over time are modeled by a simple set of coupled ordinary differential equations: ˙ ⫽ 共 ⫹ ⫹ Y ⫹ ␤ Z兲W ⫺ 共 ⫹ ␣ ⫹ 兲X X ˙ ⫽ X ⫹ Z ⫺ ( ⫹ )Y Y ˙ ⫽ 共X ⫹ Y兲 ⫺ 共 ␥ ⫹ 兲Z Z
A diagram of the model is found in Fig. 1. Results
Secondary Transmission (R0). R0 is the number of humans who are
exposed by a single exposed human when prevalence in humans is approximately zero. As with other models for the population dynamics of AR bacteria, R0 ⫽ 1 is an epidemic threshold; above the threshold, a new AR strain spreads and persists (23, 24). In this model, new strains are introduced from other sources ( ⫹ ⬎ 0), so AR bacteria are always present in the population,
Smith et al.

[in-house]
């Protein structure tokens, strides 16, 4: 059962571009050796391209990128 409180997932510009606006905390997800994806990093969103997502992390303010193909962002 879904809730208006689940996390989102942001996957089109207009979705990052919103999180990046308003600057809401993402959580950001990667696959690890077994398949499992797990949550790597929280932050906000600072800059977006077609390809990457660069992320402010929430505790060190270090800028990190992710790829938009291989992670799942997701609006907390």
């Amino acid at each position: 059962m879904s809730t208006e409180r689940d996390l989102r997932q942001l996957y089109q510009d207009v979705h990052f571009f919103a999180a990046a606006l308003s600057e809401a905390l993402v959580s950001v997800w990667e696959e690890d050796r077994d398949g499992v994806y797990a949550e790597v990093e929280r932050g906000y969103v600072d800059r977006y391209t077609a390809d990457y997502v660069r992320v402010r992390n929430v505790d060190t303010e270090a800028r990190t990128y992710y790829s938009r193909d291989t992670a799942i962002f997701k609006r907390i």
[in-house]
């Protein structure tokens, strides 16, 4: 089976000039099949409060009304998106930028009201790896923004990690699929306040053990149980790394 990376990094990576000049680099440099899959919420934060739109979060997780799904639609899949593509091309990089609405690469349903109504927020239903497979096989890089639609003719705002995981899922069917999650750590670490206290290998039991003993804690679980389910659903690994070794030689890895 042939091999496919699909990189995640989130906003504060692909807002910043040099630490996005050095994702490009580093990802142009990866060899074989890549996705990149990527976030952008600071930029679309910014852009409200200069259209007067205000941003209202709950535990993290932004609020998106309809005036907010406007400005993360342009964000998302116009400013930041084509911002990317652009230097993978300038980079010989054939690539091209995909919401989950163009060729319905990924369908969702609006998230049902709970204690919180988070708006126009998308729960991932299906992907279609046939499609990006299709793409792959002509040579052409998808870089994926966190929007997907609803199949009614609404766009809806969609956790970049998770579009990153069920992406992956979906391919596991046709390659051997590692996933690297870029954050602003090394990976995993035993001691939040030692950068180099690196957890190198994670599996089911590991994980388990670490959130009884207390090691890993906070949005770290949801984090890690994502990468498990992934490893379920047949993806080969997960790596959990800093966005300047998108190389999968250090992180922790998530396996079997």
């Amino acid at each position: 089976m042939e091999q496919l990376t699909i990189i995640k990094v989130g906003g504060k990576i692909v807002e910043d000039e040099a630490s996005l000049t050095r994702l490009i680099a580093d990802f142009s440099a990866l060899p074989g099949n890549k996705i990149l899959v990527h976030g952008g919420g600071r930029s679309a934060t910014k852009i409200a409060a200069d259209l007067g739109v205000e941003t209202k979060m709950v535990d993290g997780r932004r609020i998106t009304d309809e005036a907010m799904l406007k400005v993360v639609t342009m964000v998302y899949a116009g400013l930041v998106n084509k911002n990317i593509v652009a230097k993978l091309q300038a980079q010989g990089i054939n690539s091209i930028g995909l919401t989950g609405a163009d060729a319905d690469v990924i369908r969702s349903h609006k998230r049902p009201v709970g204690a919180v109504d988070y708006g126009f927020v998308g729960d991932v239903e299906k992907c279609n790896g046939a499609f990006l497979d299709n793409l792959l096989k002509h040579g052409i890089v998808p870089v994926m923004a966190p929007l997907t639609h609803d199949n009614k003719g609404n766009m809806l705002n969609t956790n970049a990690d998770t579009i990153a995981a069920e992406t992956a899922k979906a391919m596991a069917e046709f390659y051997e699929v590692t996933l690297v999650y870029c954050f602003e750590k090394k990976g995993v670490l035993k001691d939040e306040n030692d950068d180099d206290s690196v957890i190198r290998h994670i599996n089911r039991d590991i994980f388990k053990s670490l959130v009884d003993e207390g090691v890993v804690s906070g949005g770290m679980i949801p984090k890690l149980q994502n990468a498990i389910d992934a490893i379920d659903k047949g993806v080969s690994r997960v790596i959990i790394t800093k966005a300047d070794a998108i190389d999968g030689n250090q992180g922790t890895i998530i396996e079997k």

Fig. 1. New strains of high-level resistant bacteria enter the human population because of background processes at rate W or AAU at rate W, where the fraction of humans carrying no resistant bacteria is W ⫽ 1 ⫺ X ⫺ Y ⫺ Z. Initially, humans are exposed (X), and the populations are transient. Exposed populations colonize (Y) at per capita rate or are lost at the per capita rate ␣. Colonized populations are lost at the much lower per capita rate ⬍ ␣. Both transient and persistent populations are assumed to have low-population densities, but antibiotic use in humans generates amplified population densities (Z) at the population rate (X ⫹ Y). Once amplified, populations are lost at the per capita rate ␥ and recolonize at the per capita rate . Human-tohuman transmission occurs at the rate ␤ZW ⫹ YW, where the rate is higher after contact with amplified populations than colonized populations (␤ ⬎ ). PNAS 兩 April 30, 2002 兩 vol. 99 兩 no. 9 兩 6435